awlogoIn church this morning, in lieu of a sermon, there was an interview with John Fenning of Asylum Welcome, about the charity’s work with Syrian refugees in Oxford. Since September 2015, seventeen refugee families have been settled in Oxford (here is a Jan 2017 story about one of them), with the help of the charity and its supporters (among them the University Church). They come with nothing, often via other countries including Egypt, Turkey, and Lebanon. John’s job concentrates especially on working with the families in their first few weeks in Britain. He collects from the airport, helps make their accommodation more homely, takes them to GP appointments, tries to make sure their benefits come…reasonably swiftly… and sorts out school places. In the longer term, the charity supports community initiatives which put Oxford’s Syrians in touch with each other – with the growing numbers of Syrians, one especially important project is a Syrian Women’s Group, which meets every week. All of the refugees have experienced trauma; some, of course, have PTSD.

John stressed that although there is (as he diplomatically put it) a range of feelings about/responses to the presence of refugees in the UK, Oxford’s Syrian refugees have generally been made extremely welcome by their immediate neighbours. He also emphasised the benefits to Oxford of having a growing Syrian community. Many refugees are former business owners keen to continue their entrepreneurship in the UK (we already have several successful Syrian-run ventures in East Oxford); they bring amazing food, arts, and craftsmanship; they are incredibly hospitable. Among the new community is a talented poet, Amina Abou Kerech, who won this year’s Betjeman Prize for Poetry.

If you’d like to mark the first Sunday in Advent by donating to Asylum Welcome, you can do so here. The charity provides a huge range of services, including a food bank (see below), weekly lunch club, recycled bicycles, haircuts and work clothes, employment assistance, and specific schemes for young people, detainees, and families.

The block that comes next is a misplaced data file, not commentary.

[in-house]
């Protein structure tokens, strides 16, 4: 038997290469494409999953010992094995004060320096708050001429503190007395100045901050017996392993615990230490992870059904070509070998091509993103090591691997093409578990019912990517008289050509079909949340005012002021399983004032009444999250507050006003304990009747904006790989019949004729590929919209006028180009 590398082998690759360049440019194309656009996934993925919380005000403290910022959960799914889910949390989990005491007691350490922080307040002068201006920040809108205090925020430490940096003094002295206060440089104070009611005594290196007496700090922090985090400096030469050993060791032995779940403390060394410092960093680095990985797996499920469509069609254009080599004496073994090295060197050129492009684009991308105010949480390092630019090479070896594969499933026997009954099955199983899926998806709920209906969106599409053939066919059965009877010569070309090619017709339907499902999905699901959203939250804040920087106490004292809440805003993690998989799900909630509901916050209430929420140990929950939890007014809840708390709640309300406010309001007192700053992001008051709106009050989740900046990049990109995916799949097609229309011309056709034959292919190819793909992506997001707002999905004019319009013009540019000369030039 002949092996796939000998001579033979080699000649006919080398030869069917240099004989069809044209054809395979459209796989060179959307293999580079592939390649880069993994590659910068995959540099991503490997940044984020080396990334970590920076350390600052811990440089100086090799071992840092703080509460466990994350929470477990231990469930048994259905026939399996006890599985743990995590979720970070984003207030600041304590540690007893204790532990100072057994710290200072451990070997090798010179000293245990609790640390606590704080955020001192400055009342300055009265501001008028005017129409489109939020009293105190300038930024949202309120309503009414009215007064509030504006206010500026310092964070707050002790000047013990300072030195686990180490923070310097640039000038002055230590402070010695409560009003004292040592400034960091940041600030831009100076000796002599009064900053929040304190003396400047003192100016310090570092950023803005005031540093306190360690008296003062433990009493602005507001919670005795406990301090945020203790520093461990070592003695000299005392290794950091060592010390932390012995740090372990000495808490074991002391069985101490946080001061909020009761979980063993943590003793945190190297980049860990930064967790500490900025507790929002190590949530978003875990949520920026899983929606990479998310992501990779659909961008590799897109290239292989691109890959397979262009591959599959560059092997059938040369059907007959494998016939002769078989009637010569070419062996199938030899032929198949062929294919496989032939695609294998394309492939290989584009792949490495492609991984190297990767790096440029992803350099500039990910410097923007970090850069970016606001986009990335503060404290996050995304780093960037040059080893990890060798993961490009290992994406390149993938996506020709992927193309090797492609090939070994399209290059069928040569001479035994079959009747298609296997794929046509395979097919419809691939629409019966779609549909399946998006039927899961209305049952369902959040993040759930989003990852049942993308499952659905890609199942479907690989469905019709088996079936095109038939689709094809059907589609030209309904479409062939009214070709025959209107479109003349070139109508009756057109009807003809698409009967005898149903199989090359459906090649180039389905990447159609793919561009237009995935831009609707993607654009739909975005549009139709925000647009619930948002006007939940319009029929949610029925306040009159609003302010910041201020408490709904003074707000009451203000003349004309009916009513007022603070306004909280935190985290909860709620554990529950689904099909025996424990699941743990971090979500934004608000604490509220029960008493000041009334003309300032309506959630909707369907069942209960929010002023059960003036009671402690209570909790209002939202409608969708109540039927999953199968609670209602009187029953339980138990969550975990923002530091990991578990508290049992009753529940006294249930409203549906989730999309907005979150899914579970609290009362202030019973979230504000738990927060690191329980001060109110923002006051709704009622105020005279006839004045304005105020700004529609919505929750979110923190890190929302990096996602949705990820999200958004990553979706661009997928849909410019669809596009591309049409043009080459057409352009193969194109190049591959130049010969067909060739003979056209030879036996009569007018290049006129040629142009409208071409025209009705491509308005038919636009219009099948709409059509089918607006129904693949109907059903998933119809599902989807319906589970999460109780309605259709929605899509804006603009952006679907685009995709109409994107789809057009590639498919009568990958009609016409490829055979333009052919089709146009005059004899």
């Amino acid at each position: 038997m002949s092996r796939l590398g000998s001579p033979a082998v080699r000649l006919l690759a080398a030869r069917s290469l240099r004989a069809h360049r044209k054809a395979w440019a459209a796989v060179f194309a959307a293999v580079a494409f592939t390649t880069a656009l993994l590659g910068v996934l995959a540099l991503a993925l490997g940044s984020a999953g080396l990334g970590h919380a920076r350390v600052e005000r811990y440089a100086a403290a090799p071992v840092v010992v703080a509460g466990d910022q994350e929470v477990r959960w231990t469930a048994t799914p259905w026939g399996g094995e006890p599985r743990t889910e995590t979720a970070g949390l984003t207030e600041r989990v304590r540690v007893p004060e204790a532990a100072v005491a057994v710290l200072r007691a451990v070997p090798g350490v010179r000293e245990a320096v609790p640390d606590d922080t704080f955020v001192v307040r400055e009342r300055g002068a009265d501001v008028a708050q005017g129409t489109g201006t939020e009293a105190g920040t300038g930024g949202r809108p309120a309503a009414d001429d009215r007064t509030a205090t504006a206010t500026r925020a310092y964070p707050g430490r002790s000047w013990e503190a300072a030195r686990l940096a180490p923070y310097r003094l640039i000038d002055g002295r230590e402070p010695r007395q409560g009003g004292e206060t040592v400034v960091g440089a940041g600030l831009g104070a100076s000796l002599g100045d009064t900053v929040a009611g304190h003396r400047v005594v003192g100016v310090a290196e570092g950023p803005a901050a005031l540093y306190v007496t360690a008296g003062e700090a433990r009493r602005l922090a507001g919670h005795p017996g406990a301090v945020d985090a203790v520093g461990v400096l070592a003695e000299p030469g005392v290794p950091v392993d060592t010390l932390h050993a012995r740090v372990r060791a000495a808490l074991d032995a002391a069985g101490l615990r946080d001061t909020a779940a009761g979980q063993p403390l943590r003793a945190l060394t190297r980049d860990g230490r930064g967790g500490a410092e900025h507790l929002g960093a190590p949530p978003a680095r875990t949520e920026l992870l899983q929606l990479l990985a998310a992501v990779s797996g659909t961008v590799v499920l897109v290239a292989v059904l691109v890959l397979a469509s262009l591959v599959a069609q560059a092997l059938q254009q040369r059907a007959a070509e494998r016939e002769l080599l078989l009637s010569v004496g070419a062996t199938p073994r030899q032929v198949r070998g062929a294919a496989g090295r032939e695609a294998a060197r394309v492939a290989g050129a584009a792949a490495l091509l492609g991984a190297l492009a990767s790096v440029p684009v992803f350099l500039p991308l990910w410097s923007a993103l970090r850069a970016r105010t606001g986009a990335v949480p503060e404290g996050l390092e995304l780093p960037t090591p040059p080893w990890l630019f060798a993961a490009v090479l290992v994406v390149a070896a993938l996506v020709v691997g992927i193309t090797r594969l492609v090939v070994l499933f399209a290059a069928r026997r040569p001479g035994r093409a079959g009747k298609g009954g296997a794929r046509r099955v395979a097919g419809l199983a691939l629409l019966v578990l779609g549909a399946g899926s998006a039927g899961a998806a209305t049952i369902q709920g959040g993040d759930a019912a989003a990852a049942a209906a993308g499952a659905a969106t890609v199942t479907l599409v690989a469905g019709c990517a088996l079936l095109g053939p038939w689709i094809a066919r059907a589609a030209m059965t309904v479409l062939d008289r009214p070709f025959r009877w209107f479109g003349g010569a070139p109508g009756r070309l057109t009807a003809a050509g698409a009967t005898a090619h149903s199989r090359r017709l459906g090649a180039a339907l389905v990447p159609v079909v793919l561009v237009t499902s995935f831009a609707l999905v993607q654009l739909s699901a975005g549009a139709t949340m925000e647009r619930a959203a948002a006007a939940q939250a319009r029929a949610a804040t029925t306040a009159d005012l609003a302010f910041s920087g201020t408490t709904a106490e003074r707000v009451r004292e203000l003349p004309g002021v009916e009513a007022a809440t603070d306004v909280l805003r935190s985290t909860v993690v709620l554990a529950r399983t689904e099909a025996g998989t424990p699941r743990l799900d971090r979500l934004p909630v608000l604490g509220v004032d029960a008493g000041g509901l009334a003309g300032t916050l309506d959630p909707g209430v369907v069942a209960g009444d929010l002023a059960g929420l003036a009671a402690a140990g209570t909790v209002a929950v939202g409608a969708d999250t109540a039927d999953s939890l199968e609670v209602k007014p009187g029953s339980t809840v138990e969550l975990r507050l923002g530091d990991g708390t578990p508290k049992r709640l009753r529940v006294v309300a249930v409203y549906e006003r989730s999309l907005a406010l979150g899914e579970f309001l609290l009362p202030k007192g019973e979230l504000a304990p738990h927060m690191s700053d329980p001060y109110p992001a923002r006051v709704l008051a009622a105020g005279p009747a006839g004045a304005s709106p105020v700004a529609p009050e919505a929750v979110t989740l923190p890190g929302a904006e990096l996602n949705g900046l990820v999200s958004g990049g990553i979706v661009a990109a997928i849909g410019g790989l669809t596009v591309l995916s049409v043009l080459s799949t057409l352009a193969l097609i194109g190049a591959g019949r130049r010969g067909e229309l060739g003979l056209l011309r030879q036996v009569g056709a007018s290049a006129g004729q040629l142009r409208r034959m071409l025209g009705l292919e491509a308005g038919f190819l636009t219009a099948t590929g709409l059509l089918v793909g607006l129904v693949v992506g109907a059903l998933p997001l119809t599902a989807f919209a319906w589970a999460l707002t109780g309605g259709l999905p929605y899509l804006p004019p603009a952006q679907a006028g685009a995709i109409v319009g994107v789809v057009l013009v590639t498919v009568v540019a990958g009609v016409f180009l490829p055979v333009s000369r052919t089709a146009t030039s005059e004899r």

[REVIEW] Suddenly Last Summer, ETC, Oxford Playhouse

Here is my mini review of Suddenly Last Summer: Mary Higgins should be booked in to play Hecuba twice a term until she graduates. Ideally in a newly-discovered translation by Sylvia Plath. She rises with red hair and eats men like air as the disturbed Catherine in this disorientatingly ambitious version of Williams’s Dead Gay New Orleans Play. Derek Mitchell plays Violet Venables as a geriatric Blanche du Bois, successfully crossed with the disembodied head of Madame Leota. The results are horribly brilliant.

The experimental score is the most ambitious and perhaps least successful bit of the production, stuck in an aural aesthetic standoff between Teutonic techno and Lana del Rey. The onstage singer and guitarist (Georgia Bruce) is brilliant. Suddenly Last Summer is a one-act (keywords: lobotomy, cannibals), which director Sammy Glover has expanded with movement sequences that initially made me worry she’d have preferred to shoot a music video, but in retrospect illuminated the play.

The supporting cast are strong – especially Ell Potter and Aaron Skates, who as Catherine’s mother and brother make fireworks out of the first and second prizes in the Tennessee Williams Most Thankless Supporting Role competition. Skates’s Louisiana accent is particularly spot on (I say this with all the authority of someone who’s spent precisely a week in New Orleans and bored people with the Instagrams ever since. ‘Ah, yes, Garden District,’ I smugged during the performance, in a manner more usually seen by people cleverness-signalling at Jacobean comedies).

But, yes. Mary Higgins and Derek Mitchell. Casting Mitchell as Violet may have been ‘controversial’, but as it turns out, nobody could better depict that she-pander (nails grappling for purchase on your forearm, wig bobbing incessantly) than a second-year undergraduate. As for Higgins, Tennessee Williams only wrote two female characters (groteseque whore/saviour-wife), and sensibly Higgins and Glover have conspired that the former shouldn’t play either. As I said – Hecuba. It’s ages til finals.